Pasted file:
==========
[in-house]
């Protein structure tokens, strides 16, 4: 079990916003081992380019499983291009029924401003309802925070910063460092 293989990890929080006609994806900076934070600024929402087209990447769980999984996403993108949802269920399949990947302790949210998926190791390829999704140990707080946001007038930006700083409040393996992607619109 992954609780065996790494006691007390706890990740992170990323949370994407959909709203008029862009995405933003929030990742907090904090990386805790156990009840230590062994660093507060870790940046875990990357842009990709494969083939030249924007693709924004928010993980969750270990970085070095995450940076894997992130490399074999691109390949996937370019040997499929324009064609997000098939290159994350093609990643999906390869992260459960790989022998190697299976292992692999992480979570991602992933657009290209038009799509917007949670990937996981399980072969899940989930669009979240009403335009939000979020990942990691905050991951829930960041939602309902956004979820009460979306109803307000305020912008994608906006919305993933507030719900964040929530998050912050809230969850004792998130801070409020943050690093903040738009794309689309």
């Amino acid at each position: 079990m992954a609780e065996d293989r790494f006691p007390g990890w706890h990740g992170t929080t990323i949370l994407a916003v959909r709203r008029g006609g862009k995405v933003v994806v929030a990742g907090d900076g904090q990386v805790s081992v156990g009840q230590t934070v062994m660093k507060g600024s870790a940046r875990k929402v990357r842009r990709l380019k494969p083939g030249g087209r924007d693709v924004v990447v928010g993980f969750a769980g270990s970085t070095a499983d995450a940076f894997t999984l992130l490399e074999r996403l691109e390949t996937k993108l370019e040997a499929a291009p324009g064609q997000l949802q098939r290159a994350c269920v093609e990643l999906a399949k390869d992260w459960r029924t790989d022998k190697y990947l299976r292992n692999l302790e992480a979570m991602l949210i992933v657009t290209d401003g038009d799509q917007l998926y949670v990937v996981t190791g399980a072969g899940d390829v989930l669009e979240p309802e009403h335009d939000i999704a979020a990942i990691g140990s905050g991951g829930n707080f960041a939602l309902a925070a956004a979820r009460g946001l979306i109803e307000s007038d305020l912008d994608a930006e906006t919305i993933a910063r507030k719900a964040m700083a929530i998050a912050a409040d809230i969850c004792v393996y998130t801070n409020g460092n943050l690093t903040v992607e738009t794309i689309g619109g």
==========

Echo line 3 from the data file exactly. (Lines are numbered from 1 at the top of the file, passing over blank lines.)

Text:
């Amino acid at each position: 079990m992954a609780e065996d293989r790494f006691p007390g990890w706890h990740g992170t929080t990323i949370l994407a916003v959909r709203r008029g006609g862009k995405v933003v994806v929030a990742g907090d900076g904090q990386v805790s081992v156990g009840q230590t934070v062994m660093k507060g600024s870790a940046r875990k929402v990357r842009r990709l380019k494969p083939g030249g087209r924007d693709v924004v990447v928010g993980f969750a769980g270990s970085t070095a499983d995450a940076f894997t999984l992130l490399e074999r996403l691109e390949t996937k993108l370019e040997a499929a291009p324009g064609q997000l949802q098939r290159a994350c269920v093609e990643l999906a399949k390869d992260w459960r029924t790989d022998k190697y990947l299976r292992n692999l302790e992480a979570m991602l949210i992933v657009t290209d401003g038009d799509q917007l998926y949670v990937v996981t190791g399980a072969g899940d390829v989930l669009e979240p309802e009403h335009d939000i999704a979020a990942i990691g140990s905050g991951g829930n707080f960041a939602l309902a925070a956004a979820r009460g946001l979306i109803e307000s007038d305020l912008d994608a930006e906006t919305i993933a910063r507030k719900a964040m700083a929530i998050a912050a409040d809230i969850c004792v393996y998130t801070n409020g460092n943050l690093t903040v992607e738009t794309i689309g619109g």